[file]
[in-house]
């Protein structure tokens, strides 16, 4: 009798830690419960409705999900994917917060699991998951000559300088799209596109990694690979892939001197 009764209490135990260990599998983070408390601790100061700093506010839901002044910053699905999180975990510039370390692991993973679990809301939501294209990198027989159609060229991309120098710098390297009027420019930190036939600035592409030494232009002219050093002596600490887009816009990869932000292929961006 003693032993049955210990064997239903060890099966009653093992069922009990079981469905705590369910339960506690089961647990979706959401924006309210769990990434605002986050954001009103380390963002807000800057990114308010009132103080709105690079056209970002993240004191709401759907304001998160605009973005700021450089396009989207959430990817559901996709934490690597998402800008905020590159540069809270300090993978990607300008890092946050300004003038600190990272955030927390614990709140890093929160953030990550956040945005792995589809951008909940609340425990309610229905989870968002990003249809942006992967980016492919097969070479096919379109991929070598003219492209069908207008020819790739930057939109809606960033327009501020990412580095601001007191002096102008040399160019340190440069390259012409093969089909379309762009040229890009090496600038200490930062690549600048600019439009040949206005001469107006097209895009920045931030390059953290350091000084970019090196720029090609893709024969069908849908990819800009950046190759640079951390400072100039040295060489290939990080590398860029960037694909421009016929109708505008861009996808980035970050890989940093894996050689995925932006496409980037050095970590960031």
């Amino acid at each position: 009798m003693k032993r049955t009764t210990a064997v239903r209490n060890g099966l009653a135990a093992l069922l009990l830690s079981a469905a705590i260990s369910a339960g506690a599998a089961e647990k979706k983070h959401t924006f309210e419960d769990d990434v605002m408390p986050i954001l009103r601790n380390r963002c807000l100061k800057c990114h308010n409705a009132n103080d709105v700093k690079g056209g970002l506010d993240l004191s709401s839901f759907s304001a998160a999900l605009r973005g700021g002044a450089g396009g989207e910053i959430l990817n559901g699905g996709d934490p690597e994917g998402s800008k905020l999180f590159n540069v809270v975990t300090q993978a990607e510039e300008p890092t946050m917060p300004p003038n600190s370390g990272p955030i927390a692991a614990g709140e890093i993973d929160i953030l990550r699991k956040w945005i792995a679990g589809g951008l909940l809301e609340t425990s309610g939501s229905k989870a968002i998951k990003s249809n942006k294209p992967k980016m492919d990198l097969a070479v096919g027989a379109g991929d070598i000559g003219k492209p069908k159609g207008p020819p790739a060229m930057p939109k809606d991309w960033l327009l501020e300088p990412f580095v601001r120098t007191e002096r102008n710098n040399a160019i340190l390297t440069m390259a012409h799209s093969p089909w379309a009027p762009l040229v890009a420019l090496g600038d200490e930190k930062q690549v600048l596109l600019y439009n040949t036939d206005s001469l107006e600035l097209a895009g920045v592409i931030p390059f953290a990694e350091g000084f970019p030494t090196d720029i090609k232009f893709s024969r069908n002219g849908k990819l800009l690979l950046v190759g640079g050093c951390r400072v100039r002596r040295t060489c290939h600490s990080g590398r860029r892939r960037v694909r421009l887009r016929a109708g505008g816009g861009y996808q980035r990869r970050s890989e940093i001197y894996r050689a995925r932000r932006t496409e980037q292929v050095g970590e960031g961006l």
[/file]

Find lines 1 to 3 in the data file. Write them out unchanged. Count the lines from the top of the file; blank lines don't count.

[in-house]
């Protein structure tokens, strides 16, 4: 009798830690419960409705999900994917917060699991998951000559300088799209596109990694690979892939001197 009764209490135990260990599998983070408390601790100061700093506010839901002044910053699905999180975990510039370390692991993973679990809301939501294209990198027989159609060229991309120098710098390297009027420019930190036939600035592409030494232009002219050093002596600490887009816009990869932000292929961006 003693032993049955210990064997239903060890099966009653093992069922009990079981469905705590369910339960506690089961647990979706959401924006309210769990990434605002986050954001009103380390963002807000800057990114308010009132103080709105690079056209970002993240004191709401759907304001998160605009973005700021450089396009989207959430990817559901996709934490690597998402800008905020590159540069809270300090993978990607300008890092946050300004003038600190990272955030927390614990709140890093929160953030990550956040945005792995589809951008909940609340425990309610229905989870968002990003249809942006992967980016492919097969070479096919379109991929070598003219492209069908207008020819790739930057939109809606960033327009501020990412580095601001007191002096102008040399160019340190440069390259012409093969089909379309762009040229890009090496600038200490930062690549600048600019439009040949206005001469107006097209895009920045931030390059953290350091000084970019090196720029090609893709024969069908849908990819800009950046190759640079951390400072100039040295060489290939990080590398860029960037694909421009016929109708505008861009996808980035970050890989940093894996050689995925932006496409980037050095970590960031």
């Amino acid at each position: 009798m003693k032993r049955t009764t210990a064997v239903r209490n060890g099966l009653a135990a093992l069922l009990l830690s079981a469905a705590i260990s369910a339960g506690a599998a089961e647990k979706k983070h959401t924006f309210e419960d769990d990434v605002m408390p986050i954001l009103r601790n380390r963002c807000l100061k800057c990114h308010n409705a009132n103080d709105v700093k690079g056209g970002l506010d993240l004191s709401s839901f759907s304001a998160a999900l605009r973005g700021g002044a450089g396009g989207e910053i959430l990817n559901g699905g996709d934490p690597e994917g998402s800008k905020l999180f590159n540069v809270v975990t300090q993978a990607e510039e300008p890092t946050m917060p300004p003038n600190s370390g990272p955030i927390a692991a614990g709140e890093i993973d929160i953030l990550r699991k956040w945005i792995a679990g589809g951008l909940l809301e609340t425990s309610g939501s229905k989870a968002i998951k990003s249809n942006k294209p992967k980016m492919d990198l097969a070479v096919g027989a379109g991929d070598i000559g003219k492209p069908k159609g207008p020819p790739a060229m930057p939109k809606d991309w960033l327009l501020e300088p990412f580095v601001r120098t007191e002096r102008n710098n040399a160019i340190l390297t440069m390259a012409h799209s093969p089909w379309a009027p762009l040229v890009a420019l090496g600038d200490e930190k930062q690549v600048l596109l600019y439009n040949t036939d206005s001469l107006e600035l097209a895009g920045v592409i931030p390059f953290a990694e350091g000084f970019p030494t090196d720029i090609k232009f893709s024969r069908n002219g849908k990819l800009l690979l950046v190759g640079g050093c951390r400072v100039r002596r040295t060489c290939h600490s990080g590398r860029r892939r960037v694909r421009l887009r016929a109708g505008g816009g861009y996808q980035r990869r970050s890989e940093i001197y894996r050689a995925r932000r932006t496409e980037q292929v050095g970590e960031g961006l």